As we mark National AccessAbility Week, May 30-June 5, Foresight recognizes how global climate change exponentially impacts persons with disabilities. This is a significant issue: an estimated 15% of the world’s population – one billion people – live with disabilities, according to the United Nations Flagship Report on Disability and Development.

When you think of the damage any extreme weather event can have, individuals with sensory or mobility related challenges are often among those facing the greatest obstacles. When infectious diseases, evacuations, or migrations impact a region, those with the ability to move freely, and safely find shelter are those who will be most fortunate. 

Climate change disproportionately affects people with disabilities because of  “inherent vulnerabilities and limited access to knowledge”, according to a 2019 Science article by Aleksandra Kosanic et al. And unfortunately, poverty can be a compounding factor. More than 20% of the poorest people worldwide are people with disabilities, and 82% of persons with disabilities in developing countries live below the poverty line, according to The World Report on Disability. This leaves those persons with disabilities often forced to live in areas with worse quality of air, and increased risks of weather related events.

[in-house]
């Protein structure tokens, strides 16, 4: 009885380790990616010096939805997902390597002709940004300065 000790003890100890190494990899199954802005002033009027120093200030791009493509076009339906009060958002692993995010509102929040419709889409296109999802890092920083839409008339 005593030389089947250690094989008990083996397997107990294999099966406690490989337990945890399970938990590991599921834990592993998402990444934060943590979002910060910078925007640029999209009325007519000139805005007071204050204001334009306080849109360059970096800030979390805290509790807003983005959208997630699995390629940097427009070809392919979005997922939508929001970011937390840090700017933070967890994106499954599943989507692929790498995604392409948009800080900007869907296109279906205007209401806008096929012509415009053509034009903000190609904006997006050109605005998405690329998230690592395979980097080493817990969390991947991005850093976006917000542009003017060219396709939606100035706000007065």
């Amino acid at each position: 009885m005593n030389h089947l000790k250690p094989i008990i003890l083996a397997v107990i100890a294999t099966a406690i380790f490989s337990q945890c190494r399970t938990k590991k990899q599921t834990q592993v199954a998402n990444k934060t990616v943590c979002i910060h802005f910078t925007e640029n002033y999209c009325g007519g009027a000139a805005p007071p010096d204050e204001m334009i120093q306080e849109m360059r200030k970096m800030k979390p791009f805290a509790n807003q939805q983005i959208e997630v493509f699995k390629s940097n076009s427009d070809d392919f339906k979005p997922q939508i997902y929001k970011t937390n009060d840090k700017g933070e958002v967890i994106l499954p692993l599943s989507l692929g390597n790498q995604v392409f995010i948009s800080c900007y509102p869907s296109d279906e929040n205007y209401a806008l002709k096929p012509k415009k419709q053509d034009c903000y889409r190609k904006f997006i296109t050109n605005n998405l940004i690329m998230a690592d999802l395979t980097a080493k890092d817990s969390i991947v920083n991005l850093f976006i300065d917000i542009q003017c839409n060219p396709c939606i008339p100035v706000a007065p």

When Hurricane Katrina ravaged the region with one of the worst floods in American history in 2005, the National Council on Disability reported that 155,000 people with visual to physical impairments and learning disabilities were negatively impacted.   

One solution, from CBM, Christian Blind Mission, addresses ending the “cycle of poverty and disability”. This includes ensuring disability inclusion is a key criterion in climate funds. Emergency programs need to include planning for everyone when it comes to areas impacted by climate change as well as creating a movement of action and understanding so persons with disabilities are included in the discussion around climate change. 

Another solution is addressing climate change by energizing innovation for an inclusive future. Foresight is working hard to support a transition to a green economy – to the advantage of our global community.


Written By:

Karen Speirs

Karen Speirs is a communications specialist with experience in journalism, public relations, and corporate communications. Her passion is storytelling; Karen has authored several books and has provided writing services for a broad range of private and public sector organizations. Her most recent role was leading external communications for Best Buy Canada. The BC tech industry figures prominently in Karen’s work experience, including Communications roles with Innovate BC and the Digital Technology Supercluster.

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